current, querying, 142-143
finding. See online resources; software review sites.
installed, listing, 180-181
installing. See installing applications.
program location, 115-116
selecting during installation, 36-37
updating on a Debian system, 180-185
versions, determining, 181, 188
X window system, running remotely, 146-147
apropos command, 21-23
apt-get program, 182-183
archives, unpacking, 176-177
ARIN (American Registry for Internet Numbers), 472
Arkeia program, 283-284
asterisk (*), wildcard, 46, 224
at command, 238-239
atrm command, 238-239
attributes, file, 61-63
autoexpect program, 246-247
autofs program, 322-323
automation. See also scripts.
discarding junk programs, 236-237
downloads, 240-241
log files, 415-416
ncftp program, 240-241
online resources, 247
permissions, 239
scheduling tasks with at command, 238-239
scheduling tasks with cron program, 234-236
Web fetches, 241
wget program, 241
automount program, 323

B

back ticks (), shell script variables, 224-225
backing up data
AMANDA program, 284
Arkeia program, 283-284
BRU program, 281-283
to a CD-RW, 275-277
compressing backups, 267
configuration files, 272-275
cpio command, 266
dump command, 270-272
graphical interface, 278-281, 342
identity backups, 272-275
importance of, 265-266
KDat program, 280-281
restoring from backup, 272
selecting a backup medium, 268-270
Taper program, 278-280
tar command, 267
from Windows workstations, 268
backslash (\), escape character, 64, 224
Backup and Restore program, 281-283
bash (Bourne Again) shell, 220
benchmarks, performance, 489-490
BIND (Berkeley Internet Name Domain)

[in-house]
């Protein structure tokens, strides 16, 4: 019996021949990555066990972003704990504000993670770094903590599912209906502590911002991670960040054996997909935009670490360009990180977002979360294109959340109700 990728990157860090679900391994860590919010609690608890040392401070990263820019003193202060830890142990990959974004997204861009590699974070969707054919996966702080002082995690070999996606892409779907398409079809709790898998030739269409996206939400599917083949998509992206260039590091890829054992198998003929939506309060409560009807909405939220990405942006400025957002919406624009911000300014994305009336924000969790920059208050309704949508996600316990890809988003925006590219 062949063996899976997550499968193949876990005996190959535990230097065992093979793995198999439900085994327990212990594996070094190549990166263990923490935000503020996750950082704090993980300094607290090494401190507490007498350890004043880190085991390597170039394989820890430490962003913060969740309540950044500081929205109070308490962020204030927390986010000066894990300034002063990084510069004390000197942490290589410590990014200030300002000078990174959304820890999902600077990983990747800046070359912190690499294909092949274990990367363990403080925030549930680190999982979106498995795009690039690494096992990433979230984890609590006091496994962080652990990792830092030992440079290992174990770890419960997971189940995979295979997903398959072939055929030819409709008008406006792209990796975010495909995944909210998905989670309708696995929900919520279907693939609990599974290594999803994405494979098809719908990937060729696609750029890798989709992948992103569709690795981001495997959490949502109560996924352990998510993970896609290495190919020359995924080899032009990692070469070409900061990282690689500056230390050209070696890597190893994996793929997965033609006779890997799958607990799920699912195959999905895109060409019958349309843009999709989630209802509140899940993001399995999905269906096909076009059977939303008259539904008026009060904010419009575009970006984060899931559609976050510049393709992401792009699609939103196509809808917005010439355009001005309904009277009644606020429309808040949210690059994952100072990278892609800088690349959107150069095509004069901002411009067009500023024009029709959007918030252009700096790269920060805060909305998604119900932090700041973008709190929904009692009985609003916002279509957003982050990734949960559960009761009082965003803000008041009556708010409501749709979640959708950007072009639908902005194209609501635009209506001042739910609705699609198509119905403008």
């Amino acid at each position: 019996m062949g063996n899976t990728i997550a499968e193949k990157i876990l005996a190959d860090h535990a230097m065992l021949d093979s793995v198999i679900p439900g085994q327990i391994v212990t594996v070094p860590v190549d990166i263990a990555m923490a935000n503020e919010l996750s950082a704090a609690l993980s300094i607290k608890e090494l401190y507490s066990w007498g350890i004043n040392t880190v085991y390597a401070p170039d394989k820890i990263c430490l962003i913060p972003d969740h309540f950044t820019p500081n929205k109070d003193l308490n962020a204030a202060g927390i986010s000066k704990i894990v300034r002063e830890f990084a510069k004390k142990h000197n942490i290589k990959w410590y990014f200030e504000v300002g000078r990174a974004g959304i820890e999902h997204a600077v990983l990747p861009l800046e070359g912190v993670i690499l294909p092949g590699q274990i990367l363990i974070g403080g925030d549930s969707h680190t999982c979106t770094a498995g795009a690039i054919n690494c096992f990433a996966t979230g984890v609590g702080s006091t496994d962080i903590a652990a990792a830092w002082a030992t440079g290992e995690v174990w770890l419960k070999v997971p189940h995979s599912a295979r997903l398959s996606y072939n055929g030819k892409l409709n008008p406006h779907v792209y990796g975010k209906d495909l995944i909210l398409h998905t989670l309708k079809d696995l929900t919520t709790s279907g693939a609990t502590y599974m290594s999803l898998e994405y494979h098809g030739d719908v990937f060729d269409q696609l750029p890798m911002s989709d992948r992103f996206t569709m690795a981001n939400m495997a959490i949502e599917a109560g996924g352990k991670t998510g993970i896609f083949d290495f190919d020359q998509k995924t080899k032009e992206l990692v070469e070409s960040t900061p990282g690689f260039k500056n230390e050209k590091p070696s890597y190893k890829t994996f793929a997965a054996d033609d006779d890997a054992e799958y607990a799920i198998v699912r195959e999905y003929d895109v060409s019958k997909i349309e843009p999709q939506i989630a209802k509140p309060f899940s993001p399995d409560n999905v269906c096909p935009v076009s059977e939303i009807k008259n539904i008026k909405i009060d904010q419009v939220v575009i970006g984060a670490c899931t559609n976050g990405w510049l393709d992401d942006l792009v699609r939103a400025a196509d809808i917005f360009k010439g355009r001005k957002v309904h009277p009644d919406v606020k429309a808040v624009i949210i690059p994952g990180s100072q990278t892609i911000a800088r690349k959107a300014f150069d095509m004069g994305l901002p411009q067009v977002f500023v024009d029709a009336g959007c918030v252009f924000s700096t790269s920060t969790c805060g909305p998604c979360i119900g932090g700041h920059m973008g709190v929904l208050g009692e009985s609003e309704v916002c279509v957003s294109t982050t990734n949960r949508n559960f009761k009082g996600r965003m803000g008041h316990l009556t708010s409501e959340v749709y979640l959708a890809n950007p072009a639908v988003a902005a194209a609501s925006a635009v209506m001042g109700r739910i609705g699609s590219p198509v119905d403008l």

description, 304-305
online resources, 304-305, 332
security warning, 306
bit bucket, 54-55
books. See documentation.
boot disks
creating, 38-39
provided, 33
boot options, passing, 31
booting. See also shutting down Linux.
dual booting, 32
history of the term, 40
for installation, 33
bootstrapping, 40
Bourne Again (bash) shell, 220
Bourne (sh) shell, 220
broadcast addresses, 295-296
BRU program, 281-283
BugTraq, 473
burning CDs
command line interface, 253-255
graphical interface, 255-256
online resources, 253, 255, 263
bzip2, 191

C

Caldera distribution, 13
cat command, 45
cd command, 55
CDR toaster, 263
cdrecord program, 253
CD-ROMs
burning, 252-256
drivers, 31
online resources, 31, 41
running Linux from, 16
CD-RWs
as backup media, 275-277
burning, 252-256
CERT Coordination Center, 472
chains, 466-468, 473
chattr command, 62
chgrp command, 57-58
chkconfig command, 85-86
chmod command, 57-59
chown command, 57-58
CIDR (Classless InterDomain Routing), 296-298
Classless InterDomain Routing (CIDR), 296-298
clock
displaying, 142-143
scheduling tasks, 234-236
CodeWeavers, 402
color, in file listings, 45-46
command line interface, 5. See also GUIs (Graphical User Interfaces).
command prompt, 43-44
commands. See also tools and utilities.
aliases, 49-51
forcing, 50-51
help for, 19-23
running in the background, 70
saving in files. See scripts.
verification request, bypassing, 50-51
commands, usage
at, 238-239
adduser, 97-100
alias, 49-51
apachectl, 357
apropos, 21-23
atrm, 238-239
cat, 45
cd, 55
chattr, 62
chgrp, 57-58
chkconfig, 85-86
chmod, 57-59
chown, 57-58
cp, 45
cpio, 266
date, 44
df, 122-123
dig, 312-313
dpkg, 180-181
du, 277
dump, 270-272
echo, 44
exportfs, 319-320
fdisk, 127-129
find, 63-65
finger, 44
free, 478-479
grep, 65-66
groupadd, 96
groupdel, 97
groupmod, 96-97
grpck, 103
hdparm, 487-489
htpasswd, 367
ifconfig, 299-301
info, 23-24
jobs, 71
kill, 72-73
kuser, 104-105
last, 44
lastlog, 102-103
less, 45
linux, 40
lpc, 209-210
lpq, 210
lprm, 210
ls, 45-46
lsattr, 61-63
man, 19-20
mkbootdisk, 39
mkdir, 55
mkfs, 129
mknod, 249-251
more, 45, 409
mount, 124-125, 320-321
mpage, 214
mt, 261
mv, 45, 55
ntpd, 331
ntpdate, 331
ps, 66-68
pstree, 68-70
pwck, 102-103
pwd, 55
quotacheck, 131
rdate, 330
repquota, 131
restore, 272
rm, 45, 48-49
rmdir, 55
route, 301-302
rpm, 173
scp, 432-433
shutdown, 41
smbtar, 400-401
sort, 45
tar, 267
time, 490-491
top, 476-477
tty, 44
umask, 59-60
uniq, 45
uptime, 476